The announcement over the weekend that Sainsbury’s wants to buy Asda is concerning. In particular it is concerning for towns, such as Flint, where we have both an Asda and a Sainsbury’s right next door to each other. There are questions over the future of these sites and it will now be for the Competition and Markets Authority (CMA) to check if this merger is in the public interest.
The minister wanted to give assurances for the consumer, but when I pushed him on the hundreds of retail workers he said nothing. I want the Government to take action to ensure that no stores are closed and all jobs are protected.
The CMA has only started its investigation and I will continue to keep up pressure to ensure that we see no job losses.
I welcome the announcement by Asda Stores Ltd that they will be following the action of Iceland in producing detailed plans about how it will reduce its use of plastic.
Recently, I joined over 120 other MPs in co-signing a letter to the Chief Executives of all major supermarkets to pressure them to commit to the elimination of plastic packaging from their own branded goods by 2023, if not sooner.
In the report published by Asda following this letter they have outlined what progress they have already made. Measures include:
• Committed to making all own brand packaging 100% recyclable by 2025;
• Reducing the weight of their packaging by 27%;
• Removed 500 tonnes of plastic by reducing the weight of their water bottles;
• Producing plastic free cotton buds from January 2018; and
• Reuse/recycle 21% of all George clothing hangers.
Going forward Asda will replace all plastic straws with paper, all plastic pizza boards with cardboard and phase out single use carrier bags during 2018 in favour of bags for life. Profits from the bags will be donated to good cases.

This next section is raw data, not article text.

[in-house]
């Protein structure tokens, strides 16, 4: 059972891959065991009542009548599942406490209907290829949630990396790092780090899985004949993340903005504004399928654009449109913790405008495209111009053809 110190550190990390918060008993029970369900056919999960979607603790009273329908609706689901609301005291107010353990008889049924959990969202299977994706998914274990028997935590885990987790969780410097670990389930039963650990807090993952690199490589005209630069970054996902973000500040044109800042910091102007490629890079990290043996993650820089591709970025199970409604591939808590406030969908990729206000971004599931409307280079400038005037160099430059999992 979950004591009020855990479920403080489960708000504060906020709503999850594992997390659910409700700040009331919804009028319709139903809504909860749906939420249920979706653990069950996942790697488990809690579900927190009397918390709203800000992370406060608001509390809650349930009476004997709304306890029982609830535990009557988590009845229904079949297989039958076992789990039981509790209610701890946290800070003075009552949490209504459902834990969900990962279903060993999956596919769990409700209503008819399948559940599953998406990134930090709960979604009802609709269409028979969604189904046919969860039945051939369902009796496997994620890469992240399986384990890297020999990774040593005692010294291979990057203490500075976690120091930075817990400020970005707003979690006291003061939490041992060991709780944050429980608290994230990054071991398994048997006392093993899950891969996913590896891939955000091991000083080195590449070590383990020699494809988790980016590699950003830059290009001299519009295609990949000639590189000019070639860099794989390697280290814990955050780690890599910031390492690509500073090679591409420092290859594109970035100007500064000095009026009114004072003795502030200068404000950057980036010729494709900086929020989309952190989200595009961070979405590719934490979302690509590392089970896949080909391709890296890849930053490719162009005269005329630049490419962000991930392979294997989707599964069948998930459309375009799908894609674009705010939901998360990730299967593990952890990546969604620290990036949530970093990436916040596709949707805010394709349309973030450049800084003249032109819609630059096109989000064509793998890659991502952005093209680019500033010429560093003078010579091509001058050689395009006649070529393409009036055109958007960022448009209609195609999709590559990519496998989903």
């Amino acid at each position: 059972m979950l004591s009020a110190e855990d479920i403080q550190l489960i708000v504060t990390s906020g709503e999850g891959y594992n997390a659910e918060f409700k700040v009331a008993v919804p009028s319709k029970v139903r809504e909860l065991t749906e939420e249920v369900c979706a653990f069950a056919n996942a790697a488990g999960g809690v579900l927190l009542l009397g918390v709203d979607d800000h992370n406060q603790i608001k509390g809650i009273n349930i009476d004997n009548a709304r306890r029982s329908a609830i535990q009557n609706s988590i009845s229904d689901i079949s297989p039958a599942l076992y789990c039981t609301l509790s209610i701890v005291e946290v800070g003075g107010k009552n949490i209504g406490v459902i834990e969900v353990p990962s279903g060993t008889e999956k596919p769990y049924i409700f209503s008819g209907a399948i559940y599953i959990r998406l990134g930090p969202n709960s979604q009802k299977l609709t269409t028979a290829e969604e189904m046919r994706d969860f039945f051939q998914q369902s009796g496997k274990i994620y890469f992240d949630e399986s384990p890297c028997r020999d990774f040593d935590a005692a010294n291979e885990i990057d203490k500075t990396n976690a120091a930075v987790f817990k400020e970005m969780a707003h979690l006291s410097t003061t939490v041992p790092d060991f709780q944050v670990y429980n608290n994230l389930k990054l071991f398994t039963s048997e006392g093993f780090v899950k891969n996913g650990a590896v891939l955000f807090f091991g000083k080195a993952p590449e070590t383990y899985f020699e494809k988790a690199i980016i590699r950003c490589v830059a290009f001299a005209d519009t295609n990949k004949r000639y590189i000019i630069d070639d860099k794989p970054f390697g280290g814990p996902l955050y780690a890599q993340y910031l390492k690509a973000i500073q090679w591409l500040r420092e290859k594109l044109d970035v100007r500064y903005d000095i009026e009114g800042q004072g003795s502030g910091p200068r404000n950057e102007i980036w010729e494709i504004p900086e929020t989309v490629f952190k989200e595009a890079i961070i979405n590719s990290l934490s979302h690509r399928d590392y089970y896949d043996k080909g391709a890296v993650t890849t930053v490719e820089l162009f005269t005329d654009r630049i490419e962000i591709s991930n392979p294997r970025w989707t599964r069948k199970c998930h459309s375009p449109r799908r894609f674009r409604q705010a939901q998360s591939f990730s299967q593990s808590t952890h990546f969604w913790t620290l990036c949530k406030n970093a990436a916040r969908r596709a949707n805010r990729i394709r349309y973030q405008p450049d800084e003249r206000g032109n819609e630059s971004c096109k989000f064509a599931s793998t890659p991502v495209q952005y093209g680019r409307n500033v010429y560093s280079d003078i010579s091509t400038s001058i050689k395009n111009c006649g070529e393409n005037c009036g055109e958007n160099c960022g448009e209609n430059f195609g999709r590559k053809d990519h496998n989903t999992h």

I am pleased to see that Asda is following the example set by Iceland and putting forward some ambition targets. The letter I and over 120 other MPs signed was a catalyst for change. We were able to demonstrate to supermarkets that the efforts they were taking so far were not up to standard and how through improvements they could help our natural environment.
But we should not rest on our laurels. If Blue Planet II taught us anything it showed that our seas have reached an unimaginable level of plastic pollution. If we are to save the ecosystems that our planet relies on we must press to eliminate as many plastics from everyday life as possible. And where this cannot be done we must up our game in regards to recycling.
We have are reaching a tipping point with our planet. If governments, businesses and individuals do not change their habits we will be undermining the sustainability of our natural environment. This announcement by Asda demonstrates that we can make a difference.
You can read the Asda report here.
I have met with Asda at a parliamentary reception to see what they are doing to tackle the obesity crisis and support school children understand how to live a healthier lifestyle.
The reception saw Asda shopworkers inform MPs of the outreach programmes they undertake to ensure that school children in their communities are taught about the benefits of health eating. This is done through visiting schools with fruit, vegetables and low-sugar products to show where their produce comes from and how they can live a healthier lifestyle. Read more “Asda healthy eating campaign”